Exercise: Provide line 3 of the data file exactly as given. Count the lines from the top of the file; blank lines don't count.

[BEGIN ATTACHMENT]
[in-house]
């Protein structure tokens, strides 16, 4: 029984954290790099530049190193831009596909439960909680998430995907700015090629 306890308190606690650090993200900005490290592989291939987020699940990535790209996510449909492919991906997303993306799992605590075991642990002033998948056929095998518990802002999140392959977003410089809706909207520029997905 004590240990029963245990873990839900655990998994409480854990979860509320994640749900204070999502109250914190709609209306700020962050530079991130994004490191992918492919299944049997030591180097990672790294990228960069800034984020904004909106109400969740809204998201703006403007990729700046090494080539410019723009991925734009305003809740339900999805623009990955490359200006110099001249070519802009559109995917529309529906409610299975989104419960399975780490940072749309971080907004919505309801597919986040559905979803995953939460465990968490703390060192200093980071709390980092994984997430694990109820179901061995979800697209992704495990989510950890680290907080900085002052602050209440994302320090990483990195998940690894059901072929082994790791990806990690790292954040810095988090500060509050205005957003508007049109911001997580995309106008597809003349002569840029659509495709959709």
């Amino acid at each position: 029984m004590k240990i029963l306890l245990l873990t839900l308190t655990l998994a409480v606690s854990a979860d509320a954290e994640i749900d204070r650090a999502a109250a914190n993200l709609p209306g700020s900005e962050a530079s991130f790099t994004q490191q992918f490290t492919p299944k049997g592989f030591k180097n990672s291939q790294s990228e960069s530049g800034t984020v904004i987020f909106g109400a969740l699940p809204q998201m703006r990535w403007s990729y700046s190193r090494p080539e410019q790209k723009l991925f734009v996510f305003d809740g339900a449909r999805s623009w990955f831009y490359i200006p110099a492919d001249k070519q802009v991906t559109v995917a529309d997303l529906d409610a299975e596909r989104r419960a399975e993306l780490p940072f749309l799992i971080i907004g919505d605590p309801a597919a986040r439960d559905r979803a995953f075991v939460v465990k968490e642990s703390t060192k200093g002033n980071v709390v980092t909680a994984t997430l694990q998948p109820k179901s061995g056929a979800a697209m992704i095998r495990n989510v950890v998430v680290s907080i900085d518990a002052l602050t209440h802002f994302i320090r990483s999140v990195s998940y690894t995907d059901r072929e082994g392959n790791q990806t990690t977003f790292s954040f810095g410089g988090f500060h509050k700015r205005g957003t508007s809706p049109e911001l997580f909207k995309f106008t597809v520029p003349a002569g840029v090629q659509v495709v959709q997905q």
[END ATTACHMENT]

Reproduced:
């Amino acid at each position: 029984m004590k240990i029963l306890l245990l873990t839900l308190t655990l998994a409480v606690s854990a979860d509320a954290e994640i749900d204070r650090a999502a109250a914190n993200l709609p209306g700020s900005e962050a530079s991130f790099t994004q490191q992918f490290t492919p299944k049997g592989f030591k180097n990672s291939q790294s990228e960069s530049g800034t984020v904004i987020f909106g109400a969740l699940p809204q998201m703006r990535w403007s990729y700046s190193r090494p080539e410019q790209k723009l991925f734009v996510f305003d809740g339900a449909r999805s623009w990955f831009y490359i200006p110099a492919d001249k070519q802009v991906t559109v995917a529309d997303l529906d409610a299975e596909r989104r419960a399975e993306l780490p940072f749309l799992i971080i907004g919505d605590p309801a597919a986040r439960d559905r979803a995953f075991v939460v465990k968490e642990s703390t060192k200093g002033n980071v709390v980092t909680a994984t997430l694990q998948p109820k179901s061995g056929a979800a697209m992704i095998r495990n989510v950890v998430v680290s907080i900085d518990a002052l602050t209440h802002f994302i320090r990483s999140v990195s998940y690894t995907d059901r072929e082994g392959n790791q990806t990690t977003f790292s954040f810095g410089g988090f500060h509050k700015r205005g957003t508007s809706p049109e911001l997580f909207k995309f106008t597809v520029p003349a002569g840029v090629q659509v495709v959709q997905q």